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Infant - Week #28

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Newborn Week Twenty-Eight

By Angela Sawinski, edHelperBaby

Handy Man
           You've got to hand it to your baby - his hand control is definitely improving. You may see him rake objects toward himself and try to pick them up. Most five-month-olds grasp an object for just a short while and then drop it. Yours will spend a long time doing this over and over if you play along by picking up the objects and handing them back.  Indulging him in this game is also teaching a basic lesson in cause-and-effect - one he'll learn well, accompanied by uproarious giggles, before long.


           A baby needs loads of energy to fuel his growing body. If she were your size, she'd require twice as many calories per day as you do.


Q - When Do Babies Master A Spoon?
           Learning to hold and manipulate a spoon is a fine motor skill that your baby develops gradually, along with mastering the use of his hands. Most babies don't have it down pat until about fifteen months. Even a one-year-old may still hit himself in the head or eye with his spoon. He may be more accurate with his aim when the spoon is empty, but the movement of getting food on it and getting it to his mouth takes more skill. Help your baby practice by giving him a sturdy spoon with a solid handle that he can manipulate easily, and if you've started offering solid foods, give him tempting choices that he's motivated to get into his mouth.


           Your child will more than likely have his fair share of illnesses in his life. One of the more common illnesses will be colds. Call the doctor if he:
  • Is less than three months old
  • Is wheezing
  • Is breathing more rapidly than usual or looks like it is harder to breathe
  • Has streaks of blood in his mucus
  • Is running a fever of 101 degrees or higher
  • Has chronic illness

       It is not recommended that you give your baby cough medicine. Even if you think it's just another cold, ask the doctor before giving your baby an over-the-counter suppressant, expectorant, decongestant, or antihistamine.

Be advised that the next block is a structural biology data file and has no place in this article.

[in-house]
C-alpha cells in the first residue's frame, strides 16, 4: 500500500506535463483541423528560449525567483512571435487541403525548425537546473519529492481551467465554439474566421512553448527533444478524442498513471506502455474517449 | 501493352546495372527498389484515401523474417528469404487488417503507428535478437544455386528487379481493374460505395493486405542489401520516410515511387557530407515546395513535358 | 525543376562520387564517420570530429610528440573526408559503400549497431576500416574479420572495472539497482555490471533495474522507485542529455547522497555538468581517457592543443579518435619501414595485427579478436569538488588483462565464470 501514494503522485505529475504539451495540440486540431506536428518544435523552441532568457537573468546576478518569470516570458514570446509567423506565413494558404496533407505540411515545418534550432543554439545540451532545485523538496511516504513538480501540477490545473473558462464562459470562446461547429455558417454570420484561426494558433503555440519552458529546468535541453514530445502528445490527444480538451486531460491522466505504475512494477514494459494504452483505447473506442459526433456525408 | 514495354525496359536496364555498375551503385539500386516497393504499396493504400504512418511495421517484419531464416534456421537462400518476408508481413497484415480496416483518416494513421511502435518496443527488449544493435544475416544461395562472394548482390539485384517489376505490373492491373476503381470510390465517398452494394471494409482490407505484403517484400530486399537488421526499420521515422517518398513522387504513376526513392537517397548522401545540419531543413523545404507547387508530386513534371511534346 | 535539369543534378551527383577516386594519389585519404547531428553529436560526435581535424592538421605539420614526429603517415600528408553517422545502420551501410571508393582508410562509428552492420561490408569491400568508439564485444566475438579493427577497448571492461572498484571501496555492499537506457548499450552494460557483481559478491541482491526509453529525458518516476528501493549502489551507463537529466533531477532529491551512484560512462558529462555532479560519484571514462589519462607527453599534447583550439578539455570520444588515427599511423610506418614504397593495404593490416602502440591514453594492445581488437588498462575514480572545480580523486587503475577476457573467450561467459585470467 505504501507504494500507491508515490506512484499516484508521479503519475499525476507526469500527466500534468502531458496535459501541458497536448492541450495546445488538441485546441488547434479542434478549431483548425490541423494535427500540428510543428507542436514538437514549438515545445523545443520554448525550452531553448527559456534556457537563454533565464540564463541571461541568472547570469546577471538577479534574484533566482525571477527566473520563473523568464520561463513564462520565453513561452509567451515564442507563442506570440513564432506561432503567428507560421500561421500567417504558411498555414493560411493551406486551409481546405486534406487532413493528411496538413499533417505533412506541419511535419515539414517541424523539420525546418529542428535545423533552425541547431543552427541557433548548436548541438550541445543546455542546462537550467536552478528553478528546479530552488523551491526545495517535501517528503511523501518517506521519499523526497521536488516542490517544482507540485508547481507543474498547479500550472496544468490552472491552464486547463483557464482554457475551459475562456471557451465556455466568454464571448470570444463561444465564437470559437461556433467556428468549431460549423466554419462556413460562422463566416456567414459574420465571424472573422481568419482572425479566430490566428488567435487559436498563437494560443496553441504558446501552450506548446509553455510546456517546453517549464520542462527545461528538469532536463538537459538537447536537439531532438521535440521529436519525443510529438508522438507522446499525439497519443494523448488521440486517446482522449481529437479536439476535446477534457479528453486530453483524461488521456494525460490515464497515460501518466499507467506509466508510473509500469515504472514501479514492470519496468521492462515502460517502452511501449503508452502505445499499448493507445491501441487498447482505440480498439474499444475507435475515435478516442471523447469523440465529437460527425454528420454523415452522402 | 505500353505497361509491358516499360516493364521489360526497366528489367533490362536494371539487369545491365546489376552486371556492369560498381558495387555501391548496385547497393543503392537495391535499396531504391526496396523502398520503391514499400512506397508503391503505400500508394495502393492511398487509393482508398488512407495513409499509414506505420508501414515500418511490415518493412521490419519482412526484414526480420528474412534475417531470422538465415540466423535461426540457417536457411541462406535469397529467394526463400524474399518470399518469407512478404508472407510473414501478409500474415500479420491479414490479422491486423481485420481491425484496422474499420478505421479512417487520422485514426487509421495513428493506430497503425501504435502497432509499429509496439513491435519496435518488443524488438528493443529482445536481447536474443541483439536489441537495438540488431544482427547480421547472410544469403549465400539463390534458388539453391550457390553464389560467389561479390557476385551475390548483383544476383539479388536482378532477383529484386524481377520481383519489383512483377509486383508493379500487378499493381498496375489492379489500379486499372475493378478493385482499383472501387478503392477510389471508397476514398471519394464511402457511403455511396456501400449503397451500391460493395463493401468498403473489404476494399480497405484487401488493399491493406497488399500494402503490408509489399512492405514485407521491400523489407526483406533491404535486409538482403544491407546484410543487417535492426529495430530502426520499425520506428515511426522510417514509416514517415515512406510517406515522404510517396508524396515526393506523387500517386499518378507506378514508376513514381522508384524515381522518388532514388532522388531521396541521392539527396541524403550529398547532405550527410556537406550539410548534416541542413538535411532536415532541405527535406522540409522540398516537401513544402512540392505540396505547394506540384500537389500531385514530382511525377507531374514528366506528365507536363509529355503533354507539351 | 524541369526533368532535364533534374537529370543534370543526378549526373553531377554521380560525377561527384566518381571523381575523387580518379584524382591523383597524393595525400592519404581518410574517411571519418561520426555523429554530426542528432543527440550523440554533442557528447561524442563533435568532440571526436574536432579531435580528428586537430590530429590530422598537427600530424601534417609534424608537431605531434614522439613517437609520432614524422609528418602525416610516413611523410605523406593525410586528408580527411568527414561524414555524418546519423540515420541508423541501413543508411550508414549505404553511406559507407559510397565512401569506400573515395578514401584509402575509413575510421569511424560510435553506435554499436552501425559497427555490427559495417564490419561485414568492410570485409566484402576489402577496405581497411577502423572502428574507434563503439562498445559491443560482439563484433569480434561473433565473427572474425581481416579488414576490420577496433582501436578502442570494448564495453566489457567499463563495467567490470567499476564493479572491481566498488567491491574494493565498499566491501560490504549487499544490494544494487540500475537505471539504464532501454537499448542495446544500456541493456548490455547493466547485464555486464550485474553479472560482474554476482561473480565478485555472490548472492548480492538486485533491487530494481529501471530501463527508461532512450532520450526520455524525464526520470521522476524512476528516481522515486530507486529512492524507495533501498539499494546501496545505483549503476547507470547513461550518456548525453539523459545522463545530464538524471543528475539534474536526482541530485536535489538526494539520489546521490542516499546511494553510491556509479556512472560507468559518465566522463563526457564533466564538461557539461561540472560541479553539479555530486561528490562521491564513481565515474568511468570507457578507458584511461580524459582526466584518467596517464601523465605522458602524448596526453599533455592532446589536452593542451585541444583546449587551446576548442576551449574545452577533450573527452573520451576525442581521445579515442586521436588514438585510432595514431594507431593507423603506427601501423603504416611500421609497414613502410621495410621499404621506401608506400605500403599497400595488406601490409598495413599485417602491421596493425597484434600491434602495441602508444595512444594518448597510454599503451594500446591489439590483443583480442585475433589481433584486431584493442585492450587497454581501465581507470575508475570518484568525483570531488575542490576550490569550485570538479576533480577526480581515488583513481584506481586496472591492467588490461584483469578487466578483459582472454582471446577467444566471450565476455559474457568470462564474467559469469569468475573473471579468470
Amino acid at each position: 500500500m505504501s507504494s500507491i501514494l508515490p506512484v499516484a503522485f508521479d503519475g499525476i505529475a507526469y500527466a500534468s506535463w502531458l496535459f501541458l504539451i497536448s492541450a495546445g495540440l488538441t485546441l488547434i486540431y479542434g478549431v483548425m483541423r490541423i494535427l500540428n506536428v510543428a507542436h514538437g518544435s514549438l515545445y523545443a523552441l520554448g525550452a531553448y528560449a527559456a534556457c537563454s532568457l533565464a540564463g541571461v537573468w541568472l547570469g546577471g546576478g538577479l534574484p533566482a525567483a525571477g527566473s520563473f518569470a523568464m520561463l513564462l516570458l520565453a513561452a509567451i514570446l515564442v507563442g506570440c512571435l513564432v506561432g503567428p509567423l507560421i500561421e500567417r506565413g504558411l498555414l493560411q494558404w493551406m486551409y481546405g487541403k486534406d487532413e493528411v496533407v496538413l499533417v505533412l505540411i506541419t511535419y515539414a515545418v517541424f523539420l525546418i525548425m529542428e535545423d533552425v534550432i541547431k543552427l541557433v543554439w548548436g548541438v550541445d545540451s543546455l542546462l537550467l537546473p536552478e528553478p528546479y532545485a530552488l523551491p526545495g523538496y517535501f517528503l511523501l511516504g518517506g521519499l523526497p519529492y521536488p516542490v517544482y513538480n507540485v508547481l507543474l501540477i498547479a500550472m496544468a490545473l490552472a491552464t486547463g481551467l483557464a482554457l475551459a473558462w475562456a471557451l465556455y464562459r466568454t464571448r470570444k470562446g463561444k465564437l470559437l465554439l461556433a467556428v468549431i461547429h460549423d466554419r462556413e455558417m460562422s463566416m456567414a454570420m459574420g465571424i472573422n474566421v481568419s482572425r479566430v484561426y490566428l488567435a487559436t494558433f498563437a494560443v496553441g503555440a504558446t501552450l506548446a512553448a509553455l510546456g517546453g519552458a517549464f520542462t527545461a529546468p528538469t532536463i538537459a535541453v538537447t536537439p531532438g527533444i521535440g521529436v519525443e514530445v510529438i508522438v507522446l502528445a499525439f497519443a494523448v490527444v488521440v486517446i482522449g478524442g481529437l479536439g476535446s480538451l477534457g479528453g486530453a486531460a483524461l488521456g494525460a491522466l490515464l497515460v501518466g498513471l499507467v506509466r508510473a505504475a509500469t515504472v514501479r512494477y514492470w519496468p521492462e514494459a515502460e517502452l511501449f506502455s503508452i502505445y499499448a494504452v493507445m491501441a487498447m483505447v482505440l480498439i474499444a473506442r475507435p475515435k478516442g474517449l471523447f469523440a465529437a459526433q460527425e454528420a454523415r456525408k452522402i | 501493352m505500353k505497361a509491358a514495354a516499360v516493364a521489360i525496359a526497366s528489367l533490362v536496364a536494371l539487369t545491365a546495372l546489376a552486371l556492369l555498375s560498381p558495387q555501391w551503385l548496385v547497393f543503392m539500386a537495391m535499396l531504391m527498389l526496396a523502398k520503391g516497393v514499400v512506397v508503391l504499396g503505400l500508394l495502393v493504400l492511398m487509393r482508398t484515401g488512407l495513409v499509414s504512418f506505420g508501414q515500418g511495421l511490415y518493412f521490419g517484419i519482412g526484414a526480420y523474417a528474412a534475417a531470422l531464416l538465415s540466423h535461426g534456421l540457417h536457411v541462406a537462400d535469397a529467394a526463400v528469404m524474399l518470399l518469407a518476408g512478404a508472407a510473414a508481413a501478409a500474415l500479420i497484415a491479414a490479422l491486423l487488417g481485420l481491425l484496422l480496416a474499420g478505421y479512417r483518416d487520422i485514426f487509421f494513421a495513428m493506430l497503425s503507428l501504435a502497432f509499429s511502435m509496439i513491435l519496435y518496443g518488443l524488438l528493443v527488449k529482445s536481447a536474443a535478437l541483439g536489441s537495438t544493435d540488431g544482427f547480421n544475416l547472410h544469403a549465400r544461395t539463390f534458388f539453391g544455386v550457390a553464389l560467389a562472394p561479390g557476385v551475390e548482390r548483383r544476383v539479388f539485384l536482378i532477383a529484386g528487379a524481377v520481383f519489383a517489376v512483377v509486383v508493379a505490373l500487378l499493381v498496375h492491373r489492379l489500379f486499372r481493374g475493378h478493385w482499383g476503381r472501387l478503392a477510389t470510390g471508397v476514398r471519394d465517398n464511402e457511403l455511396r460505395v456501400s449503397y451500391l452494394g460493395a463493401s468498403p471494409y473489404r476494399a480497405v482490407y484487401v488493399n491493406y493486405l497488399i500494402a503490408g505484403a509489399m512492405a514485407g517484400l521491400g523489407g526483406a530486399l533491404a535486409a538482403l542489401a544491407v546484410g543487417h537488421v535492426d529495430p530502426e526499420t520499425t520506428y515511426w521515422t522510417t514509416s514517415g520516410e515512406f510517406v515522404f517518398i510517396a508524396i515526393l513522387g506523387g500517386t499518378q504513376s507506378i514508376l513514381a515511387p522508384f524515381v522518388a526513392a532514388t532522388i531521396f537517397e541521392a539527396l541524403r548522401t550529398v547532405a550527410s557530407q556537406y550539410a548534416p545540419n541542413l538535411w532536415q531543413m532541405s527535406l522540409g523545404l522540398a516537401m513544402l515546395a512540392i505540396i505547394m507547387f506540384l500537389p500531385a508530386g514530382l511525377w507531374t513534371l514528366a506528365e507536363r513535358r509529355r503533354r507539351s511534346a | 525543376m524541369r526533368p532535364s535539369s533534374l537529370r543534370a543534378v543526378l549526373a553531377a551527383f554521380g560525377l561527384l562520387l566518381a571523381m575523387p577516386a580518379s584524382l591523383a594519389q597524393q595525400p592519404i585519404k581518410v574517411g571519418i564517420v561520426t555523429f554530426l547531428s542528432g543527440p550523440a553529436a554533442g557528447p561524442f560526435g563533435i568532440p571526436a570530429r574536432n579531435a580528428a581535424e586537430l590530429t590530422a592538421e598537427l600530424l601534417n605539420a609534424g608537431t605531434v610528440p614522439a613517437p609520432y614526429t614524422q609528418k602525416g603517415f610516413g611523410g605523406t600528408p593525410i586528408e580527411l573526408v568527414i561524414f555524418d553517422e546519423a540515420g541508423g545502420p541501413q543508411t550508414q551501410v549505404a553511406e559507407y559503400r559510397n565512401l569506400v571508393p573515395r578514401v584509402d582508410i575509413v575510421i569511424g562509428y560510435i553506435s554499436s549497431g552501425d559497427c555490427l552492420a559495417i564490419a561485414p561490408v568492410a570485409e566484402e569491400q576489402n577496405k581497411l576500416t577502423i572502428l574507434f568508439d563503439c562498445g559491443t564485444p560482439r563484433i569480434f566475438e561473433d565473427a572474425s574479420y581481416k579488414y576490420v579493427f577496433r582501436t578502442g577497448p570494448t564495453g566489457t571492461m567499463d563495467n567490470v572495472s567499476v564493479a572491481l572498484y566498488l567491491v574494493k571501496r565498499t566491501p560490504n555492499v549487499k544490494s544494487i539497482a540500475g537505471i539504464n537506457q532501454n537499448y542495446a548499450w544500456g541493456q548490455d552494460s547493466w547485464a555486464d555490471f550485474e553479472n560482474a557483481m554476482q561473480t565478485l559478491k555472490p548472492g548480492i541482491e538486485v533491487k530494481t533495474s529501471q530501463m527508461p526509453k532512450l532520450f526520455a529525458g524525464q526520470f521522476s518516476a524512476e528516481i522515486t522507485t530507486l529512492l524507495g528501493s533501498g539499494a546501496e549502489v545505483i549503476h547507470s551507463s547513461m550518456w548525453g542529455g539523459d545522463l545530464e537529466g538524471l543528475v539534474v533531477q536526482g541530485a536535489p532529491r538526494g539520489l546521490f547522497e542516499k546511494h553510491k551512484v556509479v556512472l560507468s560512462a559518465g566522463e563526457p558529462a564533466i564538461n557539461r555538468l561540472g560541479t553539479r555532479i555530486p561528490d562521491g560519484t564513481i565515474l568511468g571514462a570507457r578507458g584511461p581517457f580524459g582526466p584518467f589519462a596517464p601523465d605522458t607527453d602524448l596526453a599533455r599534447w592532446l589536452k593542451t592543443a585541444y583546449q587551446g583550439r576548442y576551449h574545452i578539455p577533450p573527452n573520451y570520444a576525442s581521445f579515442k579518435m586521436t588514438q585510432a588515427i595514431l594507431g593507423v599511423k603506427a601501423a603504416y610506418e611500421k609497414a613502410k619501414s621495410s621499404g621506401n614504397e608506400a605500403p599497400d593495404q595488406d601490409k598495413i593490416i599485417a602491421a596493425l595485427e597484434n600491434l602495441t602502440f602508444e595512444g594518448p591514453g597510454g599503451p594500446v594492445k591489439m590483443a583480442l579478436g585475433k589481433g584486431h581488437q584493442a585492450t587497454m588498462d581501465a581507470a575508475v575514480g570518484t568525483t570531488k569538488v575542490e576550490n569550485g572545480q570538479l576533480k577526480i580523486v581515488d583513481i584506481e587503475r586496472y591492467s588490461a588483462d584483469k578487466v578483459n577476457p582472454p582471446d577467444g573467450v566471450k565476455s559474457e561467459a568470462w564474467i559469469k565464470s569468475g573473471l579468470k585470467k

Most doctors discourage the use of these over-the-counter medications for a young baby. The American Academy of Pediatrics (AAP) cautions parents never to use these products for children under the age of three without a prescription from the child's doctor. And in August 2007, the U.S. Food and Drug Administration issued an advisory warning that children under the age of two should never be given cold medicine unless a doctor advises it.       

       Because of concern among experts that nonprescription children's cough and cold remedies may be both ineffective and potentially dangerous for children under the age of six, the government is now reviewing these medications. (Many received FDA approval years ago, when standards were lower than they are today.)


Try This!
           Sit on a comfortable chair with your legs crossed. Sit the baby on your legs and grasp him under his arms. Move your legs up and down and recite this rhyme:

       "Bouncy, bouncy baby. Bouncy, bouncy baby. Up and down, up and down. Bouncy, bouncy baby. Hippety hop, bippety bop. Bouncy, bouncy BOOM!" When you say BOOM, lift the baby up and give him a hug. Repeat this rhyme using different voices, speeds, and rhythm to the bouncing of your legs.


Dayvian's Experience
           I played this game with Dayvian after he woke up from his afternoon nap. I sat in my recliner and placed him on my lap facing me. When I began to bounce him on my legs, he immediately started laughing. The first time through, I kept my legs bouncing at a slow and steady speed. Each subsequent time, I increased the speed of the whole game. Dayvian continued to laugh and giggle the whole time. He really seemed to enjoy it. The game doubled as a nice workout for me. My thigh muscles were sore for a while afterwards, so I know that I worked them well. Dayvian and I played this game for fifteen minutes.


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